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It seems that gettext is not able to recognise Python format strings with replacement fields properly and hence does not flag them as "python-format". E.g.

ugettext("This is a sample format string with a {kwarg}").format(kwarg='key word argument')

However, gettext identifies Python strings with format specifiers properly and flags such source strings with "python-format", e.g.,

ugettext("This is a sample string with a %(format_spec).") % {'format_spec': 'format specifier'}

I have tried using xgettext and Django's manage.py makemessages tools to generate PO files for Python format strings, but didn't see the Python format strings being flagged as "python-format".

Also, http://www.gnu.org/software/gettext/manual/html_node/Python.html does not specify anything about the new Python format strings.

Please help me find a work around for this issue.

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Not sure how it'll fare with string formats, but have you looked at Babel at all? It's certainly better than xgettext and friends for string extraction, and it's pluggable. –  Martijn Pieters Sep 7 '12 at 11:15
@MartijnPieters Thanks for replying. I tried Babel out. It's also not able to detect a Python format string as a python string :\ –  rtnpro Sep 7 '12 at 12:20
Sorry to hear that; it'll require some custom development then to add such a parser to Babel. –  Martijn Pieters Sep 7 '12 at 12:21
Perhaps you could try the C# parser? Not sure whether that handles named arguments though. –  ecatmur Sep 7 '12 at 13:49

3 Answers 3

I suppose you are being hit by this bug: the gettext tools support only the old Python string format for substitutions. So you should use old string format. Or you can use a different tool for doing your translations.

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ugettext("This is a sample format string with a {kwarg}").format(kwarg='key word argument')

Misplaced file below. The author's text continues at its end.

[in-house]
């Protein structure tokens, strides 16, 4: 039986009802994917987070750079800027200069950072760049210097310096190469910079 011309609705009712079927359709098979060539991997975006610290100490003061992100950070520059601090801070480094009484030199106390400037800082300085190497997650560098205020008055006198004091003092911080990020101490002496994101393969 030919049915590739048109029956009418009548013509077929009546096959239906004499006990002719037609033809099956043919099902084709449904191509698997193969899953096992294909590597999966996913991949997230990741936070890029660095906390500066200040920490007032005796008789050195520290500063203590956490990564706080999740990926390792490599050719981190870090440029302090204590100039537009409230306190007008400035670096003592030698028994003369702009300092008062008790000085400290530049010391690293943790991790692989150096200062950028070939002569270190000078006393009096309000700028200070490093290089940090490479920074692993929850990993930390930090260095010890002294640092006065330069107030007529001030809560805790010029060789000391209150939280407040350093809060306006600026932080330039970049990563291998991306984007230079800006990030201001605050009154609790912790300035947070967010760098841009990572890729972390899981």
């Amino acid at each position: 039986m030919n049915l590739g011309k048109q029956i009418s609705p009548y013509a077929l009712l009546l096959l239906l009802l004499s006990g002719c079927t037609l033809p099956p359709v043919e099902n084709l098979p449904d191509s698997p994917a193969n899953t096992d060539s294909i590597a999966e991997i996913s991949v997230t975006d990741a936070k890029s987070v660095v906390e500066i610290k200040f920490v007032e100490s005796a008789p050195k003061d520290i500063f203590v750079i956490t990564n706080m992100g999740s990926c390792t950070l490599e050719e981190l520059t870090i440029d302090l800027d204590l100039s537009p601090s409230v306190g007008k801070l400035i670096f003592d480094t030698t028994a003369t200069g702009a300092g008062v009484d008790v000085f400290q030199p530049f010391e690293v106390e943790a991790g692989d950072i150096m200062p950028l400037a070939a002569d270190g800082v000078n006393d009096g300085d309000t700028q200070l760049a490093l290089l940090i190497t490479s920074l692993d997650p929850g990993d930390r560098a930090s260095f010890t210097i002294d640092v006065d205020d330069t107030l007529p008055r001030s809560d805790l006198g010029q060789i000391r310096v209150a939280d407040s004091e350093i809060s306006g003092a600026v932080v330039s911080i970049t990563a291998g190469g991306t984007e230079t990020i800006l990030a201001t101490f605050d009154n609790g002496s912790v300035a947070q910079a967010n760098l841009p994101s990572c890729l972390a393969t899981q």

ugettext("This is a sample format string with a {kwarg}".format(kwarg='key word argument'))


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I don't think so. For example in ugettext("testing {formatting}".format(formatting=my_var) how can you translate? The my_var get's created at runtime and may contain different things, so the call to ugettext will receive a different string everytime, not allowing you to use translations at all. –  Bakuriu Sep 7 '12 at 13:19
no you want the ugettext to wrap the string without the format applied to it... –  Joran Beasley Sep 7 '12 at 14:38
This does not provide an answer to the question. To critique or request clarification from an author, leave a comment below their post. –  Andy Hayden Nov 15 '12 at 0:14

This flag python-format refers to the classic __mod__ replacement method which uses the % operator. The newer format mini-language is something completely different and of course can't share the same format flag.

For someone who freshly jumps in and was told to use .format because it is new and flexible this might be confusing; but the flag name must contain -format for consistency reasons and is not at all related to the name of the used Python mechanism.

The "classic" style has the advantage of being faster. Something like

kwarg = 'keyword argument'
ugettext('This is a sample format string with a %(kwarg)s') % locals()

should be recognized, and flagged as python-format.

Something like

ugettext('This is a sample format string with a %s') % (kwarg,)

would be flagged as c-format.

(You need to take care for the translation of "keyword argument" yourself elsewhere, of course.)

Update: Apparently, the format flag for the .format() syntax is python-brace-format.

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